On March 15, 2019, the Pennsylvania Commonwealth Court in Anadarko Petroleum Corporation v. Commonwealth held that the Attorney General can bring claims under Pennsylvania’s Unfair Trade Practices and Consumer Protection Law (“UTPCPL”) against companies that lease oil and gas rights from landowners.  The companies argued that the UTPCPL was “designed to only protect consumers against underhanded behavior of sellers, rather than all parties to a given transaction” and because they “were not selling or distributing anything” the UTPCPL was not applicable.  The Court rejected this argument and held that the UTPCPL’s definition of “trade” and “commerce” was broad enough to include claims against purchasers, as well as sellers.  The Court noted that the UTPCPL places restrictions on the ability of private citizens to file suit, but that those restrictions do not apply to the Attorney General.  The language of the UTPCPL quoted by the Court suggests that its holding does not open the door for private UTPCPL claims against oil and gas lessees.  The Court also addressed whether the UTPCPL supports antitrust claims.  The Court held that the UTPCPL “is not designed to render all antitrust violations actionable.”  The Court dismissed the Attorney General’s antitrust claim that was based on the premise that “joint venture and market sharing agreements intrinsically violate[] the UTPCPL.”  However, the Court held that the Attorney General did allege an actionable UTPCPL antitrust claim when it claimed that the companies were “giving [landowners] misleading information, and/or failing to disclose information, regarding the open market’s true appetite for subsurface mineral leases, as well as the whether the terms of the agreed-to leases ‘were competitive and fair.’”

Judge Covey issued a concurring and dissenting opinion, arguing that the “Majority manipulate[d] the language of the UTPCPL for a purpose the General Assembly never intended” – i.e. that the UTPCPL “a consumer protection statute intended to bolster consumers’ bargaining powers, can authorize legal action against a purchaser.”  Jude Covey concurred in the Majority’s dismissal of the Attorney General’s UTPCPL antitrust claim.  The case may be appealed to the Pennsylvania Supreme Court.

Tagged:  joint venture, landowners, oil and gas rights


Ohio’s Seventh District Court of Appeals Rules on Marketable Title Act and Dormant Mineral Act Claims

Ohio’s Seventh District Court of Appeals recently issued three separate opinions involving Ohio’s Marketable Title Act (the “MTA”) and Dormant Mineral Act (the “DMA”): Miller v. Mellott, 2019-Ohio-504 (Ct. App.); Soucik v. Gulfport Energy Corp., 2019—Ohio-491 (Ct. App.); and Hickman v. Consolidation Coal Co., 2019-Ohio-492 (Ct. App.). Despite ruling that the severed royalty and/or fee interests were subject to both the MTA and the DMA, the Seventh District held that the mineral/royalty interests had not been abandoned and/or extinguished by either. In its MTA analysis, the court scrutinized the language of the root of title deed used by the surface owners to establish title to the severed interest. If the surface owner’s root of title contained a reference to an oil and gas reservation, the court found that the surface owner was precluded from claiming the mineral interest had been extinguished under the MTA. The court determined that even a perfunctory exception to oil and gas “as heretofore reserved” barred the surface owner from claiming title to the mineral interest under the MTA. Finding that the severed minerals survived extinguishment under the MTA, the court addressed underlying defects in the surface owner’s DMA procedure. In denying the surface owners’ claims under the DMA in Miller and Soucik, the court determined that the surface owners failed to satisfy the diligence required by Ohio law in identifying the mineral holders before permitting notice by publication. Even though the margins of the deeds severing the mineral interests contained notations of abandonment, the court permitted examination of the underlying procedure to determine whether abandonment was proper. Surface owners carry the burden to establish that they attempted service by certified mail prior to proceeding to notice by publication. Because the surface owners in Miller and Soucik failed to provide evidence through affidavits or otherwise that they even attempted to serve notice by certified mail, the court found that the surface owners failed to comply with the notice provisions of the DMA. Therefore, the court ruled that the severed mineral interests had not been abandoned under the DMA.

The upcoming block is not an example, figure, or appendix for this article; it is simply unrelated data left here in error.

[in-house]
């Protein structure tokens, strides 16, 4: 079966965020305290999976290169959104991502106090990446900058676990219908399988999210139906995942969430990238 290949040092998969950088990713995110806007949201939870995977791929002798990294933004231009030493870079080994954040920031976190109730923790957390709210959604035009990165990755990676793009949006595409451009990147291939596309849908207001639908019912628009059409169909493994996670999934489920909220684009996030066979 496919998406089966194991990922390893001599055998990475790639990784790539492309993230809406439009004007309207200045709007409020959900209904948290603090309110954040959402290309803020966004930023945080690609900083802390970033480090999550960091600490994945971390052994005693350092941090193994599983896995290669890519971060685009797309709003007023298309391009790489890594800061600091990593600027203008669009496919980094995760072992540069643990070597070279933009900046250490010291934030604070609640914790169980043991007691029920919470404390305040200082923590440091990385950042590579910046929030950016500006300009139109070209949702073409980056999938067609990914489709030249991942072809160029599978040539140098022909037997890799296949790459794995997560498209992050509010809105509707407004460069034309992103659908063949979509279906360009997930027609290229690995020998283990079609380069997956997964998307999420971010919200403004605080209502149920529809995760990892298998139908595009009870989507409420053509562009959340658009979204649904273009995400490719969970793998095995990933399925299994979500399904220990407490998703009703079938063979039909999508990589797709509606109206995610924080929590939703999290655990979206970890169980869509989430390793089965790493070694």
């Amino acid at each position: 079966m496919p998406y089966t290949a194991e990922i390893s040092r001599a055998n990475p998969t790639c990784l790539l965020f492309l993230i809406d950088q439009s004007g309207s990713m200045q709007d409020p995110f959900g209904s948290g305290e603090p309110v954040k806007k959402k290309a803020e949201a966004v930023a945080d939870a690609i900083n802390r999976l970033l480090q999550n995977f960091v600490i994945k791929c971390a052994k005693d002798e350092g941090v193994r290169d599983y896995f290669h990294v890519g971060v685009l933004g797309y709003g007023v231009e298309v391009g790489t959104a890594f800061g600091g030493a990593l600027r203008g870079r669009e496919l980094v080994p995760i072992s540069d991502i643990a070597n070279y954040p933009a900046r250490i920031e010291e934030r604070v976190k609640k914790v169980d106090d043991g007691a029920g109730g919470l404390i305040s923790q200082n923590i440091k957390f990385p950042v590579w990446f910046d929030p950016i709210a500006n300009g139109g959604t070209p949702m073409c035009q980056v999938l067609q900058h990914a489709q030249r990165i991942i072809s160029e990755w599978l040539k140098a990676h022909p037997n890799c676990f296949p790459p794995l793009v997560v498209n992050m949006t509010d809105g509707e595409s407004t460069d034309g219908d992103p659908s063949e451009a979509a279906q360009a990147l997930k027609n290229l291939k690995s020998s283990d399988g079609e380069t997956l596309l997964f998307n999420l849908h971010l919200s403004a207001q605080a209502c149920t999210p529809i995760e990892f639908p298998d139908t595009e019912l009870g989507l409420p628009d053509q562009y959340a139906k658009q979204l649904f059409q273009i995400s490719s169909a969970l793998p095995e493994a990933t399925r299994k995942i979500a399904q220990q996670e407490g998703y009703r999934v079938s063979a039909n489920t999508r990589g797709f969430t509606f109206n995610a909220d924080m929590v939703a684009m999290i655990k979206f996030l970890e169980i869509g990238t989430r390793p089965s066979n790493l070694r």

Tagged:  Dormant Mineral Act, Leasing, Litigation, Marketable Title Act, Ohio, Oil and gas, Title